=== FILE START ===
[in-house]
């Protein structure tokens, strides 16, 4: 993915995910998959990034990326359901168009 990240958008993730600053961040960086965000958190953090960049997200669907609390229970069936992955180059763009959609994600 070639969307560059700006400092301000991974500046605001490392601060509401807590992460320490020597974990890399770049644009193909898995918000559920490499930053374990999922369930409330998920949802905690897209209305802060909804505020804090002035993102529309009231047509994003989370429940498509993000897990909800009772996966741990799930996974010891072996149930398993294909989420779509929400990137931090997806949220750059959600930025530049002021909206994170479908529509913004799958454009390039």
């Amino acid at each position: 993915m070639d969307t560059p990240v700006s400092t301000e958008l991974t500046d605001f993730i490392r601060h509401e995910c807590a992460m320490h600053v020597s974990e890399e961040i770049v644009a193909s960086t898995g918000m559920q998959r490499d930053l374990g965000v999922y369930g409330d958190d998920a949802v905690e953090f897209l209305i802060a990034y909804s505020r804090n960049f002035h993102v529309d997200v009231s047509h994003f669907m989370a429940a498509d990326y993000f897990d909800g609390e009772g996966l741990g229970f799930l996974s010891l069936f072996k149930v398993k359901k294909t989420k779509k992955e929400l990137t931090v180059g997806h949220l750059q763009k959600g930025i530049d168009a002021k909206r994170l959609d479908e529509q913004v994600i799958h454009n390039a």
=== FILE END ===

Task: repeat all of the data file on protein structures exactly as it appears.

[in-house]
């Protein structure tokens, strides 16, 4: 993915995910998959990034990326359901168009 990240958008993730600053961040960086965000958190953090960049997200669907609390229970069936992955180059763009959609994600 070639969307560059700006400092301000991974500046605001490392601060509401807590992460320490020597974990890399770049644009193909898995918000559920490499930053374990999922369930409330998920949802905690897209209305802060909804505020804090002035993102529309009231047509994003989370429940498509993000897990909800009772996966741990799930996974010891072996149930398993294909989420779509929400990137931090997806949220750059959600930025530049002021909206994170479908529509913004799958454009390039």
């Amino acid at each position: 993915m070639d969307t560059p990240v700006s400092t301000e958008l991974t500046d605001f993730i490392r601060h509401e995910c807590a992460m320490h600053v020597s974990e890399e961040i770049v644009a193909s960086t898995g918000m559920q998959r490499d930053l374990g965000v999922y369930g409330d958190d998920a949802v905690e953090f897209l209305i802060a990034y909804s505020r804090n960049f002035h993102v529309d997200v009231s047509h994003f669907m989370a429940a498509d990326y993000f897990d909800g609390e009772g996966l741990g229970f799930l996974s010891l069936f072996k149930v398993k359901k294909t989420k779509k992955e929400l990137t931090v180059g997806h949220l750059q763009k959600g930025i530049d168009a002021k909206r994170l959609d479908e529509q913004v994600i799958h454009n390039a």